According to city officials, less state funding and other potential reduction of revenues renders the continuation of a $1 million surplus less likely by 2010. Of course, the federal stimulus might trickle down to our local community. If so, it could make up for a loss of $90,000 in state funds, and it could be used for some capital improvement projects.
Whether or not Xenia sees any federal stimulus dollars, city management still projects a budget deficit by 2010, which means more operating revenues will be needed. To that end, they presented to City Council five funding options:
Option One: They could do nothing, which would decrease annual revenues by $417,000 a year.
Option Two: They could renew the current levy, which would continue generating the same annual amount of revenue it does now– $417,000. According to Percival and Bazelak, renewing the levy would still leave the city with insufficient operating revenue.
Option Three: Council could pursue a 3.5 mill operating replacement levy. A replacement levy would increase revenues by $1.27 million a year. By law, levy renewals only permit a city to tax property for original amount of the original levy. The effective millage of the original 3.5 mill operating levy is locked into the assessed property values of 1959. The effective rate of .92 mills reflects the reduced current purchasing power of the revenue due to inflation, which also explains why a 3.5 mill levy would generate $1.27 million. Since 1959, property values have increased because of land development, improvements, and inflation.
Option Four: They could increase city income tax from 1.75 percent to 2 percent, which would increase operating revenues by $1.443 million. This is the least desirable option for several reasons: One reason is its negative effect on low-income wage earners and their families, and two is its questionable constitutionality. The writers of the U.S. Constitution opposed income tax for good reason: a limited federal government is the best kind.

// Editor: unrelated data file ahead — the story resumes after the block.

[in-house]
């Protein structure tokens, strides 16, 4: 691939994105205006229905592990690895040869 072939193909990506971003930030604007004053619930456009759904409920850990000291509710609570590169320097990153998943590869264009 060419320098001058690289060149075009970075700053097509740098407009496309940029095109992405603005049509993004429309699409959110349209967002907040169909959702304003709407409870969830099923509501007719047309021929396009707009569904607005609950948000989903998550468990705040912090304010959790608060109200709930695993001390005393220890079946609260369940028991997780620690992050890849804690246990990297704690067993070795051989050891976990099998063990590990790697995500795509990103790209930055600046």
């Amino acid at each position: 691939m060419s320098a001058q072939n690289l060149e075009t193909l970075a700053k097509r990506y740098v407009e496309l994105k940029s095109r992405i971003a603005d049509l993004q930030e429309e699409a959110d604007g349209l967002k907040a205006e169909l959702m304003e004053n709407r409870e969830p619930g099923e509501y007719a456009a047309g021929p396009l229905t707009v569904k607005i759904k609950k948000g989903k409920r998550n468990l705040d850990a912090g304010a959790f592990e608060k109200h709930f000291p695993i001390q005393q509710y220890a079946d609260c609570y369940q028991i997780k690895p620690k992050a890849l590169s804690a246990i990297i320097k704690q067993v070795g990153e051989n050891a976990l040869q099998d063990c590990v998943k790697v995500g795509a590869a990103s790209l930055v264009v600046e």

Option Five: The last option given to the Council for consideration was a 5.0 mill replacement levy. A 5.0 mill levy will give the city a total of $1.86 million a year. That is $1.27 million at 3.5 mills plus $590,000 at 1.5 mills. This is the option City Council chose to place on the February ballot. Notice, $1.86 million is the official figure estimated by the Greene County auditor. This amount will be presented to voters on 3 February.
The County Auditor estimates the average annual amount of tax paid on a property valued at $100,000 is $26.34. If Xenia voters approve the proposed 5.0 mill operating levy, the tax amount for the same property will increase to $153.13 or about $12.50 per month.
The proposed operating levy will only directly affect property owners. The good news is that the income of homeowners has been keeping up with inflation. Census data shows that the median income of Xenia households with mortgages was $44,727 in 2000 and $55,447 in 2007. Their yearly income ahs increased an average of about 3 percent. That is not case for renters, low-income wage earners, and many retirees.
Obviously, property owners have good reason to show up at the polls on 3 February, but so do others. If you hope to one day own your own home in Xenia, your vote will affect your future cost of home ownership. Even if you always intend to rent, your vote will determine whether quality services are maintained or added.
Note: 1 mill is equal to 1/1000 a dollar of assessed property value.